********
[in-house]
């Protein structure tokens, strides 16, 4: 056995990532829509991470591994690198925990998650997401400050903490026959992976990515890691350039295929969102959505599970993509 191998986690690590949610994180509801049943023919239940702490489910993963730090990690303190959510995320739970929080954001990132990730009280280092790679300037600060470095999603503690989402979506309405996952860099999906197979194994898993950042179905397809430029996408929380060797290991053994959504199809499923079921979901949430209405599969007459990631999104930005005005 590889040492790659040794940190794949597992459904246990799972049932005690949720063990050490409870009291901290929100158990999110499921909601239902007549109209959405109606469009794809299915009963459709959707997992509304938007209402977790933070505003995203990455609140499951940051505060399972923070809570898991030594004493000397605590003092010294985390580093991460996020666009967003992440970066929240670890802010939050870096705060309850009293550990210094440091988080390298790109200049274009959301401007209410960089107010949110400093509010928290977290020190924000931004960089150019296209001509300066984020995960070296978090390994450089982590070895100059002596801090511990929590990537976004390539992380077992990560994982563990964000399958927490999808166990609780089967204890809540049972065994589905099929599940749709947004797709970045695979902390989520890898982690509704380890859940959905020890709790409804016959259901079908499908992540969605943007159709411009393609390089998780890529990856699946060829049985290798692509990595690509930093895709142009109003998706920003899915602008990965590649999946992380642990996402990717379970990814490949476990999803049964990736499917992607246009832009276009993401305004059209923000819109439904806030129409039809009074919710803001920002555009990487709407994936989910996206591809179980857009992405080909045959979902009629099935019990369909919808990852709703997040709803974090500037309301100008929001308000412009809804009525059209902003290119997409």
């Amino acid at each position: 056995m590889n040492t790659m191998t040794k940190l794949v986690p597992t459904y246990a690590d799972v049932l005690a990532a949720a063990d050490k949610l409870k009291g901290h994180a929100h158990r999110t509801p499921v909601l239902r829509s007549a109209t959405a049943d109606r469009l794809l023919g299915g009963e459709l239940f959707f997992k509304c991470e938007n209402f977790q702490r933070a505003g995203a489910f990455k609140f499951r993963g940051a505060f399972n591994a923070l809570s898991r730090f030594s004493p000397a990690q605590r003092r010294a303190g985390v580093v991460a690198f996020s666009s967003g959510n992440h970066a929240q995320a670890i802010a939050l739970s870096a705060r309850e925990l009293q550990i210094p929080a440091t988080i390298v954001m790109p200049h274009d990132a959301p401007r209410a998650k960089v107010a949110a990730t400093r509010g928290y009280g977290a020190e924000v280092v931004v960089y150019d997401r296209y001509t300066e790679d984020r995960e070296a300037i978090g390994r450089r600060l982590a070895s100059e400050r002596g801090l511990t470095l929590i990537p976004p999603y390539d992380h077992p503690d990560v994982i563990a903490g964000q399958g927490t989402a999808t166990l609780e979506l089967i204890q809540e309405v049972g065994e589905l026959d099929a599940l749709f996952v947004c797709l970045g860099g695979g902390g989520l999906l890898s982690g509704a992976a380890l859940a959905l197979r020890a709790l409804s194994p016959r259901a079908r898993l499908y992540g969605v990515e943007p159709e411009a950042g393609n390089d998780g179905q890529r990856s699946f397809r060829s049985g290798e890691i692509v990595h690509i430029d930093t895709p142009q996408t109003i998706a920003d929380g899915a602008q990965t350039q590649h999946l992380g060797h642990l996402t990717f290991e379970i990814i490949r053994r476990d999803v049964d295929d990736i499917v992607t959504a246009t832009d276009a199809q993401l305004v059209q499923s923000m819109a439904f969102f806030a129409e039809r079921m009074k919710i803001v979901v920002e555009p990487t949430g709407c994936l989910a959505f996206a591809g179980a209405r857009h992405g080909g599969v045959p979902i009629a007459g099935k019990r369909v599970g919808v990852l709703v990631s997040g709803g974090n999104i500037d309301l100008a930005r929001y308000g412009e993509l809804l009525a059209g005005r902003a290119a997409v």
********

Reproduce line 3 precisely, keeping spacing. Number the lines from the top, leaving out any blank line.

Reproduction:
């Amino acid at each position: 056995m590889n040492t790659m191998t040794k940190l794949v986690p597992t459904y246990a690590d799972v049932l005690a990532a949720a063990d050490k949610l409870k009291g901290h994180a929100h158990r999110t509801p499921v909601l239902r829509s007549a109209t959405a049943d109606r469009l794809l023919g299915g009963e459709l239940f959707f997992k509304c991470e938007n209402f977790q702490r933070a505003g995203a489910f990455k609140f499951r993963g940051a505060f399972n591994a923070l809570s898991r730090f030594s004493p000397a990690q605590r003092r010294a303190g985390v580093v991460a690198f996020s666009s967003g959510n992440h970066a929240q995320a670890i802010a939050l739970s870096a705060r309850e925990l009293q550990i210094p929080a440091t988080i390298v954001m790109p200049h274009d990132a959301p401007r209410a998650k960089v107010a949110a990730t400093r509010g928290y009280g977290a020190e924000v280092v931004v960089y150019d997401r296209y001509t300066e790679d984020r995960e070296a300037i978090g390994r450089r600060l982590a070895s100059e400050r002596g801090l511990t470095l929590i990537p976004p999603y390539d992380h077992p503690d990560v994982i563990a903490g964000q399958g927490t989402a999808t166990l609780e979506l089967i204890q809540e309405v049972g065994e589905l026959d099929a599940l749709f996952v947004c797709l970045g860099g695979g902390g989520l999906l890898s982690g509704a992976a380890l859940a959905l197979r020890a709790l409804s194994p016959r259901a079908r898993l499908y992540g969605v990515e943007p159709e411009a950042g393609n390089d998780g179905q890529r990856s699946f397809r060829s049985g290798e890691i692509v990595h690509i430029d930093t895709p142009q996408t109003i998706a920003d929380g899915a602008q990965t350039q590649h999946l992380g060797h642990l996402t990717f290991e379970i990814i490949r053994r476990d999803v049964d295929d990736i499917v992607t959504a246009t832009d276009a199809q993401l305004v059209q499923s923000m819109a439904f969102f806030a129409e039809r079921m009074k919710i803001v979901v920002e555009p990487t949430g709407c994936l989910a959505f996206a591809g179980a209405r857009h992405g080909g599969v045959p979902i009629a007459g099935k019990r369909v599970g919808v990852l709703v990631s997040g709803g974090n999104i500037d309301l100008a930005r929001y308000g412009e993509l809804l009525a059209g005005r902003a290119a997409v």